Monday, June 18, 2012

#169 / Paper Promises








It looks like Paper Promises should go on my "books to read" list. I found the review in The Nation to be quite compelling. 
One of the lessons of the book, as I understand it from the review, is that the world's economies are unlikely (and in fact unable) to "grow" themselves out of their current debt status, which means that a "default" on those debts is inevitably coming. 
I have never been a big fan of debt, and believe that our addiction to debt has, in fact, been one of the main drivers of the destruction of the world environment, as we are enabled to "consume" more than we can actually afford, and certainly more than is good for us. In my view, the only excuse for going into debt (which means spending more than you earn) is if the money you borrow is used for a genuine investment in future productivity, and/or for the purchase of something (like a primary residence) that is essential for social stability and good health.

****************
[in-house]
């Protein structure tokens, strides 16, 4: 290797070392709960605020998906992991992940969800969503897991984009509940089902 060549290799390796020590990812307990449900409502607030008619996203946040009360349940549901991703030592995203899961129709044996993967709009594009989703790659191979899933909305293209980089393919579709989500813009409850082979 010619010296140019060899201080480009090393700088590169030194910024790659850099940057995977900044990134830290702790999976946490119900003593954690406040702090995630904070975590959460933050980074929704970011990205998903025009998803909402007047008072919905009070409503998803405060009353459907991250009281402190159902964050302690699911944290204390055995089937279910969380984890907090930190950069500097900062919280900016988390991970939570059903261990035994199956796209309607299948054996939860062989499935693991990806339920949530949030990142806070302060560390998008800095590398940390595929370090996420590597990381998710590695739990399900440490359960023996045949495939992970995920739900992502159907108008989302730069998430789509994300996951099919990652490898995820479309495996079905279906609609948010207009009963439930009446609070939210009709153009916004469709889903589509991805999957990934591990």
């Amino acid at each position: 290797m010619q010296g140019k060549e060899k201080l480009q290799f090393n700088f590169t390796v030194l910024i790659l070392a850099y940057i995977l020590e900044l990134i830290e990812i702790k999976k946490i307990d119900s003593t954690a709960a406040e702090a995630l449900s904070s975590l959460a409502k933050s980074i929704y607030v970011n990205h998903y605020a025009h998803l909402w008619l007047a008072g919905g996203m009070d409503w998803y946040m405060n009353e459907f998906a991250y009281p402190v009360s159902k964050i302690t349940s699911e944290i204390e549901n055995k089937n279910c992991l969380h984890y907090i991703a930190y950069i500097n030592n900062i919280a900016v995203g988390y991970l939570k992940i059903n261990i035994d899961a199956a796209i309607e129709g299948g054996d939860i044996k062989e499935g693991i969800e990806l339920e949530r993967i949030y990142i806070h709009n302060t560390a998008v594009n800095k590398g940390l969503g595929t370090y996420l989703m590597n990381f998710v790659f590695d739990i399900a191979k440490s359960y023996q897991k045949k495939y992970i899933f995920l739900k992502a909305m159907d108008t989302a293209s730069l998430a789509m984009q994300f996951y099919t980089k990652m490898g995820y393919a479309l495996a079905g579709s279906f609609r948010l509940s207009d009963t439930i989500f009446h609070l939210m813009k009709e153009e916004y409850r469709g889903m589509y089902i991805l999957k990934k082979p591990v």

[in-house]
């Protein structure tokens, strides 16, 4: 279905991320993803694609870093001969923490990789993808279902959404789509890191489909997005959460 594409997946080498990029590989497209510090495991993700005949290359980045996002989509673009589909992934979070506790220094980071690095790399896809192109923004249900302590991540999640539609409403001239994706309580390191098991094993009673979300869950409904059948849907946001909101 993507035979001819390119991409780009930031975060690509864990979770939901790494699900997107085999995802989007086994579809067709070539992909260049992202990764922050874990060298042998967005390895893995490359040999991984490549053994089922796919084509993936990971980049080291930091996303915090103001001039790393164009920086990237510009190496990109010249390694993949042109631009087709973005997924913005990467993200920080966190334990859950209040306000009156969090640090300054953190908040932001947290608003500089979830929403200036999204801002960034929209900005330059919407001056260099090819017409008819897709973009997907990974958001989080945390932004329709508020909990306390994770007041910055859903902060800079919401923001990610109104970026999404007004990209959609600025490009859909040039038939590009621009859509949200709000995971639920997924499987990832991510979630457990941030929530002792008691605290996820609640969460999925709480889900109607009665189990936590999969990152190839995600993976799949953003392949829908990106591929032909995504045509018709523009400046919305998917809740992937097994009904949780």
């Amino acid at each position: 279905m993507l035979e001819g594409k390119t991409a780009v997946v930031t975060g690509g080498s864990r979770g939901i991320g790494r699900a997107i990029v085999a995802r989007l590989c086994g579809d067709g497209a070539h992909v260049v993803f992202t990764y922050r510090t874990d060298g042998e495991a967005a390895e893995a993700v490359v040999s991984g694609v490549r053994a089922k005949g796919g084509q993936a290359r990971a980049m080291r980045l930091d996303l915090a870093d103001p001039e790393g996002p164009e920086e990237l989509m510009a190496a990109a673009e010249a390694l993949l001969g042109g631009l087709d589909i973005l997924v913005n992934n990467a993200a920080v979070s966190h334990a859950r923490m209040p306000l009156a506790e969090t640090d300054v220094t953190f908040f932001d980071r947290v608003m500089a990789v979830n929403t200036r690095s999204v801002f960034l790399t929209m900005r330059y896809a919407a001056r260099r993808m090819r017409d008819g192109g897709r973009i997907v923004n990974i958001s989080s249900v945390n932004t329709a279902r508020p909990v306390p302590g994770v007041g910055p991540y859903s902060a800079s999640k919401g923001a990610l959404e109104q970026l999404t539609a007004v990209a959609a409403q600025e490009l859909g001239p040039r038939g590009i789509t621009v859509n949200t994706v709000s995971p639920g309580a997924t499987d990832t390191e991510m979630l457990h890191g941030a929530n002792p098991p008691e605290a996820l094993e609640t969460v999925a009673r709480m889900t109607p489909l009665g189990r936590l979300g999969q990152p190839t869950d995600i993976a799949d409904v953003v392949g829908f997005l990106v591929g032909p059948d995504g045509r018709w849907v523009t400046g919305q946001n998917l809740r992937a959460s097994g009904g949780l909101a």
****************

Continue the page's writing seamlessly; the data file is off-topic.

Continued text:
Borrowing money as a way to facilitate consumption you couldn't afford on your current income can only lead to over-consumption and the impoverishment of future generations. It also leads to what is sometimes dramatically called "debt slavery," which is an actual condition affecting most people today. It is also a condition affecting most societies. 
Coggan apparently "blows the whistle" on the kind of debt that is untethered to any tangible reality. It's musical chairs. And when the music stops, only 1% of the people get to sit down. 
Luckily, we can do something about that! But we better change the rules pretty quick. Right now, no banker is left behind. And that is not my idea of fair.

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